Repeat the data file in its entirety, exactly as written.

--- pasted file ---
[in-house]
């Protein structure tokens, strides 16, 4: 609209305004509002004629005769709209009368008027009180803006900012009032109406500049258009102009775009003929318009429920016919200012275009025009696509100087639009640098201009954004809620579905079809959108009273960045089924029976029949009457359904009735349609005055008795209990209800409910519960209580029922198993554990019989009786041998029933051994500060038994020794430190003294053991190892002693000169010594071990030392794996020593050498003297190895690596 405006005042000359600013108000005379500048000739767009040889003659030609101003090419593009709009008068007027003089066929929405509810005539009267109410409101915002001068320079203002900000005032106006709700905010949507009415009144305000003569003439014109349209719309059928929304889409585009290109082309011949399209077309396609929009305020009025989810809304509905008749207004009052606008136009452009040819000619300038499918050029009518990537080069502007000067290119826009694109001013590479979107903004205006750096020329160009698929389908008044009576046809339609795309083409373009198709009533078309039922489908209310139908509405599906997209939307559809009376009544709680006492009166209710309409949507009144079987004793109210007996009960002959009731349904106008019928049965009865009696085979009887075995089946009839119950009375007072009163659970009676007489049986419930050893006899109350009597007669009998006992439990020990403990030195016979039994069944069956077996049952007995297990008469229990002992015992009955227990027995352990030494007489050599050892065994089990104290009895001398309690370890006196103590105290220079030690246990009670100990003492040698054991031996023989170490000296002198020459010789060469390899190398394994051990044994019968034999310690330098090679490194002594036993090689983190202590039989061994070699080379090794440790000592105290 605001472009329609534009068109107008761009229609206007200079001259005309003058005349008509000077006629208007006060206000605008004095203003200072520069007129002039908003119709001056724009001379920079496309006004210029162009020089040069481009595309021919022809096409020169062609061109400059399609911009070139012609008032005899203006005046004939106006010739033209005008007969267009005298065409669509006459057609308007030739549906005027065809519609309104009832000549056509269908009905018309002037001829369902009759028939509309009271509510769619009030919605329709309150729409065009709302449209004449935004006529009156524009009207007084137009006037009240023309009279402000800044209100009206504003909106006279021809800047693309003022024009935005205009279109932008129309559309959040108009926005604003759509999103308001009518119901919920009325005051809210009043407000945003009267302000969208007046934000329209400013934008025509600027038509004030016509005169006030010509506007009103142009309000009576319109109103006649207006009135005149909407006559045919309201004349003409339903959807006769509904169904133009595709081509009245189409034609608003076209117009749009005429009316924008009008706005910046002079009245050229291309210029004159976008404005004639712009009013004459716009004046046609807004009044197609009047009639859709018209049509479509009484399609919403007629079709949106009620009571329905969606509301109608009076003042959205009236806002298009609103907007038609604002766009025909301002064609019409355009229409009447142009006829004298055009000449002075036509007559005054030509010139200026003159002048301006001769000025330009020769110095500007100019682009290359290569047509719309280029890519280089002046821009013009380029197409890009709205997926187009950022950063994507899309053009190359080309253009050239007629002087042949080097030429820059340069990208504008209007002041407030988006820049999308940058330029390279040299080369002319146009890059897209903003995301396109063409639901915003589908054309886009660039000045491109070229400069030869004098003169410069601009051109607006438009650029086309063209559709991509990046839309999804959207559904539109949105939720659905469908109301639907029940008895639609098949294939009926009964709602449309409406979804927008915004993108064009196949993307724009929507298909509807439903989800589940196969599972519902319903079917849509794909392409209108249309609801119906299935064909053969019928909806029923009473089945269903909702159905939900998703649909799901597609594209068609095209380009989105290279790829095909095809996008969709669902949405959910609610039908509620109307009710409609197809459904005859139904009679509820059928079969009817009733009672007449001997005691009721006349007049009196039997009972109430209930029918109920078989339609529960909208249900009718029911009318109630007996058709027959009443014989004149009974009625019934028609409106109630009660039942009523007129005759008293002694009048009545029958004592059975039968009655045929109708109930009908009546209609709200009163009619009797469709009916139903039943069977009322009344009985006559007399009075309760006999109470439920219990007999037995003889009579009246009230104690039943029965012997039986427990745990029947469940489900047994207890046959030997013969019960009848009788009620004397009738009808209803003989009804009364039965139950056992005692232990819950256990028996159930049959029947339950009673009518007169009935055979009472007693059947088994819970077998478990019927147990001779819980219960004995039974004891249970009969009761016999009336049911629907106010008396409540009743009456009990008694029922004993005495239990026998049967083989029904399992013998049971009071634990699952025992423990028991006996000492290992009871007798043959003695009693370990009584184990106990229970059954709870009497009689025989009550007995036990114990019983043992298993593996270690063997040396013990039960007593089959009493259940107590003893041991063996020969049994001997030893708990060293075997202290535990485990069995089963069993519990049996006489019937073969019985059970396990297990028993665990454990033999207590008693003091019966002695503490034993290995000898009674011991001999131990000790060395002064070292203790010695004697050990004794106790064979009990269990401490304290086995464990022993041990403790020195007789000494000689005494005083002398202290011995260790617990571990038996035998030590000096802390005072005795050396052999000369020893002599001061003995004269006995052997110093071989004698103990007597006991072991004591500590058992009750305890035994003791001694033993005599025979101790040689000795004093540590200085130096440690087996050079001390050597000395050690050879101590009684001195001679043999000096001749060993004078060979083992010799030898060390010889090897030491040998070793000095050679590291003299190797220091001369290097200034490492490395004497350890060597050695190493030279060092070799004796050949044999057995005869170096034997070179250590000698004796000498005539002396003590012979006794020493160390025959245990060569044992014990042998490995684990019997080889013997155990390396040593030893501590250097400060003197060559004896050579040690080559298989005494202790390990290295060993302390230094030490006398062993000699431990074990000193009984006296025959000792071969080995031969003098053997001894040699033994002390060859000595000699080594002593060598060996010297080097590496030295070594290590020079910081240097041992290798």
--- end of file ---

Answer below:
[in-house]
């Protein structure tokens, strides 16, 4: 609209305004509002004629005769709209009368008027009180803006900012009032109406500049258009102009775009003929318009429920016919200012275009025009696509100087639009640098201009954004809620579905079809959108009273960045089924029976029949009457359904009735349609005055008795209990209800409910519960209580029922198993554990019989009786041998029933051994500060038994020794430190003294053991190892002693000169010594071990030392794996020593050498003297190895690596 405006005042000359600013108000005379500048000739767009040889003659030609101003090419593009709009008068007027003089066929929405509810005539009267109410409101915002001068320079203002900000005032106006709700905010949507009415009144305000003569003439014109349209719309059928929304889409585009290109082309011949399209077309396609929009305020009025989810809304509905008749207004009052606008136009452009040819000619300038499918050029009518990537080069502007000067290119826009694109001013590479979107903004205006750096020329160009698929389908008044009576046809339609795309083409373009198709009533078309039922489908209310139908509405599906997209939307559809009376009544709680006492009166209710309409949507009144079987004793109210007996009960002959009731349904106008019928049965009865009696085979009887075995089946009839119950009375007072009163659970009676007489049986419930050893006899109350009597007669009998006992439990020990403990030195016979039994069944069956077996049952007995297990008469229990002992015992009955227990027995352990030494007489050599050892065994089990104290009895001398309690370890006196103590105290220079030690246990009670100990003492040698054991031996023989170490000296002198020459010789060469390899190398394994051990044994019968034999310690330098090679490194002594036993090689983190202590039989061994070699080379090794440790000592105290 605001472009329609534009068109107008761009229609206007200079001259005309003058005349008509000077006629208007006060206000605008004095203003200072520069007129002039908003119709001056724009001379920079496309006004210029162009020089040069481009595309021919022809096409020169062609061109400059399609911009070139012609008032005899203006005046004939106006010739033209005008007969267009005298065409669509006459057609308007030739549906005027065809519609309104009832000549056509269908009905018309002037001829369902009759028939509309009271509510769619009030919605329709309150729409065009709302449209004449935004006529009156524009009207007084137009006037009240023309009279402000800044209100009206504003909106006279021809800047693309003022024009935005205009279109932008129309559309959040108009926005604003759509999103308001009518119901919920009325005051809210009043407000945003009267302000969208007046934000329209400013934008025509600027038509004030016509005169006030010509506007009103142009309000009576319109109103006649207006009135005149909407006559045919309201004349003409339903959807006769509904169904133009595709081509009245189409034609608003076209117009749009005429009316924008009008706005910046002079009245050229291309210029004159976008404005004639712009009013004459716009004046046609807004009044197609009047009639859709018209049509479509009484399609919403007629079709949106009620009571329905969606509301109608009076003042959205009236806002298009609103907007038609604002766009025909301002064609019409355009229409009447142009006829004298055009000449002075036509007559005054030509010139200026003159002048301006001769000025330009020769110095500007100019682009290359290569047509719309280029890519280089002046821009013009380029197409890009709205997926187009950022950063994507899309053009190359080309253009050239007629002087042949080097030429820059340069990208504008209007002041407030988006820049999308940058330029390279040299080369002319146009890059897209903003995301396109063409639901915003589908054309886009660039000045491109070229400069030869004098003169410069601009051109607006438009650029086309063209559709991509990046839309999804959207559904539109949105939720659905469908109301639907029940008895639609098949294939009926009964709602449309409406979804927008915004993108064009196949993307724009929507298909509807439903989800589940196969599972519902319903079917849509794909392409209108249309609801119906299935064909053969019928909806029923009473089945269903909702159905939900998703649909799901597609594209068609095209380009989105290279790829095909095809996008969709669902949405959910609610039908509620109307009710409609197809459904005859139904009679509820059928079969009817009733009672007449001997005691009721006349007049009196039997009972109430209930029918109920078989339609529960909208249900009718029911009318109630007996058709027959009443014989004149009974009625019934028609409106109630009660039942009523007129005759008293002694009048009545029958004592059975039968009655045929109708109930009908009546209609709200009163009619009797469709009916139903039943069977009322009344009985006559007399009075309760006999109470439920219990007999037995003889009579009246009230104690039943029965012997039986427990745990029947469940489900047994207890046959030997013969019960009848009788009620004397009738009808209803003989009804009364039965139950056992005692232990819950256990028996159930049959029947339950009673009518007169009935055979009472007693059947088994819970077998478990019927147990001779819980219960004995039974004891249970009969009761016999009336049911629907106010008396409540009743009456009990008694029922004993005495239990026998049967083989029904399992013998049971009071634990699952025992423990028991006996000492290992009871007798043959003695009693370990009584184990106990229970059954709870009497009689025989009550007995036990114990019983043992298993593996270690063997040396013990039960007593089959009493259940107590003893041991063996020969049994001997030893708990060293075997202290535990485990069995089963069993519990049996006489019937073969019985059970396990297990028993665990454990033999207590008693003091019966002695503490034993290995000898009674011991001999131990000790060395002064070292203790010695004697050990004794106790064979009990269990401490304290086995464990022993041990403790020195007789000494000689005494005083002398202290011995260790617990571990038996035998030590000096802390005072005795050396052999000369020893002599001061003995004269006995052997110093071989004698103990007597006991072991004591500590058992009750305890035994003791001694033993005599025979101790040689000795004093540590200085130096440690087996050079001390050597000395050690050879101590009684001195001679043999000096001749060993004078060979083992010799030898060390010889090897030491040998070793000095050679590291003299190797220091001369290097200034490492490395004497350890060597050695190493030279060092070799004796050949044999057995005869170096034997070179250590000698004796000498005539002396003590012979006794020493160390025959245990060569044992014990042998490995684990019997080889013997155990390396040593030893501590250097400060003197060559004896050579040690080559298989005494202790390990290295060993302390230094030490006398062993000699431990074990000193009984006296025959000792071969080995031969003098053997001894040699033994002390060859000595000699080594002593060598060996010297080097590496030295070594290590020079910081240097041992290798």